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Vulnerabilità della CPU L1TF di Intel e Linode


All'inizio di questa settimana Intel ha reso pubblica una nuova classe di vulnerabilità dei processori nota come L1 Terminal Fault (L1TF). Le varianti di L1TF interessano molti ambienti singoli e multi-tenant, tra cui alcune infrastrutture di Linode e gli stessi Linode.

Abbiamo iniziato gli sforzi di mitigazione e prevediamo la completa mitigazione della nostra flotta entro le prossime settimane. Riteniamo di poter raggiungere questo obiettivo senza alcuna interruzione dei vostri sistemi in funzione e senza richiedere alcun coordinamento da parte vostra. Tuttavia, la situazione è ancora in evoluzione e ne sapremo di più man mano che procederemo. I primi risultati delle nostre mitigazioni sono stati incoraggianti.

Sebbene questo protegga la nostra parte di cose, dovreste assicurarvi di eseguire un kernel Linux con le mitigazioni in vigore. Consultate la nostra guida sull'aggiornamento del kernel.

Nelle prossime settimane, man mano che procederemo con i nostri sforzi di mitigazione, continueremo a fornire ulteriori informazioni qui sul nostro blog. Restate sintonizzati!

Commenti (8)

  1. Author Photo

    Thanks for the hard work in dealing with this. Though I am not sure it’s enough to just update the Kernel on OS side, need microcode updates – I guess from host node OS level too ?

    Wouldn’t the microcode updates require host node level reboots ?

  2. Christopher Aker

    You are correct! We’re able to transparently move VMs to patched infrastructure using live migrations.

  3. Author Photo

    Ah sweet – live migration feature is awesome. One of many reasons I have stuck with Linode for 4+ yrs now 🙂

  4. Author Photo

    What are your plans regarding HyperThreading?

    One of the things that has me shocked about L1TF is that there does not yet appear to be any publicly-available, complete mitigation to either of the major open-source hypervisors (KVM and Xen) that does not require HyperThreading to be disabled.

    L1TF is not fully mitigated if unrelated guests can run as hyper-siblings (or if an untrusted guest–which is all guests for a cloud VM provider–can run as a hyper-sibling of a hypervisor thread). Technically, this could be enforced by a scheduler, but the most unequivocal statement of a scheduler that will do so comes from, of all places, Microsoft, and therefore Azure (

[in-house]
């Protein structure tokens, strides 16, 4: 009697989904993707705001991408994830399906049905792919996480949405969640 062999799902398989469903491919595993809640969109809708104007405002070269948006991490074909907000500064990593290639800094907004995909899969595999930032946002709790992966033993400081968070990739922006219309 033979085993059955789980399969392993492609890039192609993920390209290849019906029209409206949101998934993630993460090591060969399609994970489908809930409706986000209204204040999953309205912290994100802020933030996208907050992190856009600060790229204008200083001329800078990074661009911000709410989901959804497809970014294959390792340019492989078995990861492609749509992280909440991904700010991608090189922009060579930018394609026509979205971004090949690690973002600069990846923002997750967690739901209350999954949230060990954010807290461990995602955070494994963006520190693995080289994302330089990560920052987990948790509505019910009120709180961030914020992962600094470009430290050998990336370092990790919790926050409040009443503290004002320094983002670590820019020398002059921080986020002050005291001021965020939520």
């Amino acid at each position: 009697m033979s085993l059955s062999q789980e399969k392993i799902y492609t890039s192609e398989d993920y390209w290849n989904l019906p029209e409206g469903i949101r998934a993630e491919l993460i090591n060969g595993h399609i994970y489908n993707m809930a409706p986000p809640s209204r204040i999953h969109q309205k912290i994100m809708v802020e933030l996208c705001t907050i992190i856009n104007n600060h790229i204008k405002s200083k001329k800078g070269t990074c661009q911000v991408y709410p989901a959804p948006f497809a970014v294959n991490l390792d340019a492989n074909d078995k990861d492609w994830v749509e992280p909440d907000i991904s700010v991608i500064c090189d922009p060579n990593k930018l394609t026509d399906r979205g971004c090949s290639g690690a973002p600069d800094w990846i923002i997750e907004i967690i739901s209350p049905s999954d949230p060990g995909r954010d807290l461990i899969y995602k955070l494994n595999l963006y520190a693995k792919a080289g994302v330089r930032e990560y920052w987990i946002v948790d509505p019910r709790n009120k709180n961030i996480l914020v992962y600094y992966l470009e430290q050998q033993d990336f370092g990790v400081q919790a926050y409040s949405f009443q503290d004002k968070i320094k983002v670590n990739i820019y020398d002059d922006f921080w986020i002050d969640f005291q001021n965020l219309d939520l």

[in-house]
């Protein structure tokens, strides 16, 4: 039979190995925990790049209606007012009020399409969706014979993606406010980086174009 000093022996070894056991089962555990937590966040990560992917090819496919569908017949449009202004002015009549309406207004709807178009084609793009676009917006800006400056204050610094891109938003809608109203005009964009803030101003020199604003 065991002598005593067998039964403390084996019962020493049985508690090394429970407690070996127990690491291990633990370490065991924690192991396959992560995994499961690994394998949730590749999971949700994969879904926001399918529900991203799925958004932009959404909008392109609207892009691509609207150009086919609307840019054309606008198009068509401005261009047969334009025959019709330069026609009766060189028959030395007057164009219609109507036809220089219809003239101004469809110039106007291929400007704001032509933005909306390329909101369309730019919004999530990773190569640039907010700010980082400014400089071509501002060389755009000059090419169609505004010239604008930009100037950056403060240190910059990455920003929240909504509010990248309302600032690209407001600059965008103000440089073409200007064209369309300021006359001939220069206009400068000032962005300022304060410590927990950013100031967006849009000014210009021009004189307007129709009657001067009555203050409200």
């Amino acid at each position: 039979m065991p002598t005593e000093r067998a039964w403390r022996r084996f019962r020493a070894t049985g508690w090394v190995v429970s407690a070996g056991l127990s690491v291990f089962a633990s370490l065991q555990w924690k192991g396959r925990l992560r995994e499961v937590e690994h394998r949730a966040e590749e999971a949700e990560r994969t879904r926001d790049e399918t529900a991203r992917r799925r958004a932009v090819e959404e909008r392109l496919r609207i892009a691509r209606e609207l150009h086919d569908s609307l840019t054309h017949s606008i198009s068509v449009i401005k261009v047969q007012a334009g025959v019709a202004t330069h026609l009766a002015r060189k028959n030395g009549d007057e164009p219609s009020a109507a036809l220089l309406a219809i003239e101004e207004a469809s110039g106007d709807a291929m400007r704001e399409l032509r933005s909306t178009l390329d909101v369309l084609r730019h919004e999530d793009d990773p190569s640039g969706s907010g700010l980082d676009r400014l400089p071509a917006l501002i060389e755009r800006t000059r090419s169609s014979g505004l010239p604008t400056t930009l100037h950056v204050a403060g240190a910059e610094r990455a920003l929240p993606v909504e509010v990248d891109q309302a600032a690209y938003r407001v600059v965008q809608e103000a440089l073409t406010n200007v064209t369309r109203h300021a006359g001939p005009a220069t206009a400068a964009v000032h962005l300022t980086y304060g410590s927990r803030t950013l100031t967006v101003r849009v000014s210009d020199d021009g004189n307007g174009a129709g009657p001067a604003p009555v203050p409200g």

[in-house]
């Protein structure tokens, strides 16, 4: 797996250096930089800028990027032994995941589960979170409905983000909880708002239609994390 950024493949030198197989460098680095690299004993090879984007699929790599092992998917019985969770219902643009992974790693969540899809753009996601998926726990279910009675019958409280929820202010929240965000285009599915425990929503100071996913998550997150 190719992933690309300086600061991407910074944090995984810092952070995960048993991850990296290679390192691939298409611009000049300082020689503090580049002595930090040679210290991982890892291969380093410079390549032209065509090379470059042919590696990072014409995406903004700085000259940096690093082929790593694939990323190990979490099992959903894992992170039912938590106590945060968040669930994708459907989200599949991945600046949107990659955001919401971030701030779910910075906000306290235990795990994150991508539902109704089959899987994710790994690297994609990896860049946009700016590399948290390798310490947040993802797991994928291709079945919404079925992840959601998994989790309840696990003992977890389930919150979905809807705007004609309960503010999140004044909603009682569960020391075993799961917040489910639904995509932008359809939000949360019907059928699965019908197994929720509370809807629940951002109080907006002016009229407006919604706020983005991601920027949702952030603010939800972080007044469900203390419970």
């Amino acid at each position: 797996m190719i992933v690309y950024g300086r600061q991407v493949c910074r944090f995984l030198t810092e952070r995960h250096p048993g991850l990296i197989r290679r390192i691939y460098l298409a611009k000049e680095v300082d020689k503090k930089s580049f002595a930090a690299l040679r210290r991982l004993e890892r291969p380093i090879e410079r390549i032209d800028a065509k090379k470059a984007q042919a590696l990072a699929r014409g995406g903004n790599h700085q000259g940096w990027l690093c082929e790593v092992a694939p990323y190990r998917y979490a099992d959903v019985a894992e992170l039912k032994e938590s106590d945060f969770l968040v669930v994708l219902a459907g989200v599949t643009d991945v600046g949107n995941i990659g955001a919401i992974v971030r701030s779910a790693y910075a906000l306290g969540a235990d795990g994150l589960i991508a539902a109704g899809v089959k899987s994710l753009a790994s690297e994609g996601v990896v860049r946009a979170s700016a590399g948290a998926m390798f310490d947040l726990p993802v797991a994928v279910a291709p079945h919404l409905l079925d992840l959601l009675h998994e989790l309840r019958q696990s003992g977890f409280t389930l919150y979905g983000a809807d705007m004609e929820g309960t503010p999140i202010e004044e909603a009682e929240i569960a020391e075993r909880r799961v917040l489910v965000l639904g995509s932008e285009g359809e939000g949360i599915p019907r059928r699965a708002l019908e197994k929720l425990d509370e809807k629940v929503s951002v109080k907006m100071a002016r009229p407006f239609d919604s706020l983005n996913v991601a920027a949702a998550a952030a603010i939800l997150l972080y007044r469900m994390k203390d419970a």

Google also indicates that individual cores are never concurrently shared between VMs ( Certainly, they have the wherewithal to pull this off with custom internal kernel changes, so there’s no particular reason to doubt them. (I didn’t find any clear statement from AWS on shared cores, but they already have their custom Nitro hypervisor, so plausibly they have a custom modification.)

    Unfortunately, the current docs applicable to KVM don’t provide any good solution for a cloud VM provider other than disabling HyperThreading:

    Am I wrong about this?

  5. Author Photo

    I too would like to know more about the hyperthreading story. We have multiple internal deployments of openstack and vmware that would suffer if we have to disable HT. Did Linode disable HT?

    I am very happy with Linode being able to live migrate things with no downtime to customers. That is a massive improvement over the past migration queues.

  6. Author Photo

    Thanks for implementing these security fixes.

    The new “live” migrations is certainly interesting – is this a new feature that you’re now able to use? It’s certainly much less painful than existing migration queues and forced downtime.

    Futhermore, will live migration be introduced for other server moves, such as upgrades and downgrades?

  7. Author Photo

    Our current plan for L1TF mitigation is to disable HyperThreading.

    Yes, live migrations are a feature that we are now able to use. We are evaluating the different use cases for this one, but currently it cannot be used for upgrades/downgrades with plan resizing.

  8. Author Photo

    Thanks for keeping us informed and patching the hosts. We appreciate the effort and due diligence. I’m sure these projects at large scale are never fun.

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